Sunday, December 07, 2014
But...do random characters usually repeatedly comment on how gorgeous the male leads are in Rice novels, or is that a unique feature of The Wolf Gift? It happened often enough to be both distracting and to seem like special pleading, as if Rice was desperate for us to know that Reuben Golding was uberhot.
Anyway, this is an adaptation of Rice's recent novel The Wolf Gift, published under the obvious but very descriptive title The Wolf Gift: The Graphic Novel. Both the adaptation and the art is by Ashley Marie Witter, who previously worked on a book called Interview with the Vampire: Claudia's Story, which clearly has a relationship to the similarly-titled Rice novel, though I don't know the details of that relationship. She's familiar with Rice, though: that's the main point. She's been there before, and I suppose everyone was happy the first time around. Her style is vaguely manga-influenced -- something classy and josei, maybe -- and usually has enough tone and depth to work well reproduced directly here, without color.
The story is not entirely pure wish-fulfillment, but it's within driving distance: young Reuben is uberhot and talented and mildly rich even before the story begins, but he's soon gifted with a fabulous mansion on the Northern California coast and supernatural natural powers that can be guessed from the title. This is almost entirely positive -- only the local police take a slightly dim view of the new Man Wolf and his habit of dealing out vigilante justice and summary execution -- and leads him to a girlfriend younger and hotter than the one he briefly dallied with at the beginning of the book. There are villains, of course, but their plots are confused and only intersect the main story occasionally.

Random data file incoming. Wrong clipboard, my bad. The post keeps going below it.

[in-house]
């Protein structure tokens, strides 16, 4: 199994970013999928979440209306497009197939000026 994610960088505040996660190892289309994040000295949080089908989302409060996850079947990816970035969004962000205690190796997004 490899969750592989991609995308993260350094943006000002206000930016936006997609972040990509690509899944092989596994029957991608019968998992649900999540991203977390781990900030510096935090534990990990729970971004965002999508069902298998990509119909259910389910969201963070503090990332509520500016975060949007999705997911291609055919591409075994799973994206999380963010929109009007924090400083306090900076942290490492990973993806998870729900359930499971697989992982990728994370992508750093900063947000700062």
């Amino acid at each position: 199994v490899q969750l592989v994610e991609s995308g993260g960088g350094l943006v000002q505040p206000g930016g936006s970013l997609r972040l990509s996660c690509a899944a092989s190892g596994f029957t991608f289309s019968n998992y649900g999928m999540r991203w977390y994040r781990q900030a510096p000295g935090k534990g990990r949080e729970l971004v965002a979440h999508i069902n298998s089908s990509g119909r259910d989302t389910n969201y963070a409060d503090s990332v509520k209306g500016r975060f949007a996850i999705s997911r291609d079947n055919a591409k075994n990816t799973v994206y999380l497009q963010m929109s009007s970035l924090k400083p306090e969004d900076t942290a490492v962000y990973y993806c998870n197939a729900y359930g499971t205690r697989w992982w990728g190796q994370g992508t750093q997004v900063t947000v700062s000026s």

Presumably, the rest of the promised trilogy will provide some more tension -- or maybe it will just continue to shower Reuben with all of the good things in life, including membership in secret societies of probably-immortal hairy supermen.
The Wolf Gift: The Graphic Novel is a warm bath of a book: it's soothing and comfortable and makes absolutely no demands on the reader. But if you spend too long with it, you may find yourself sprawled out naked in tepid water with all of your bubbles burst.
Book-A-Day 2014 Introduction and Index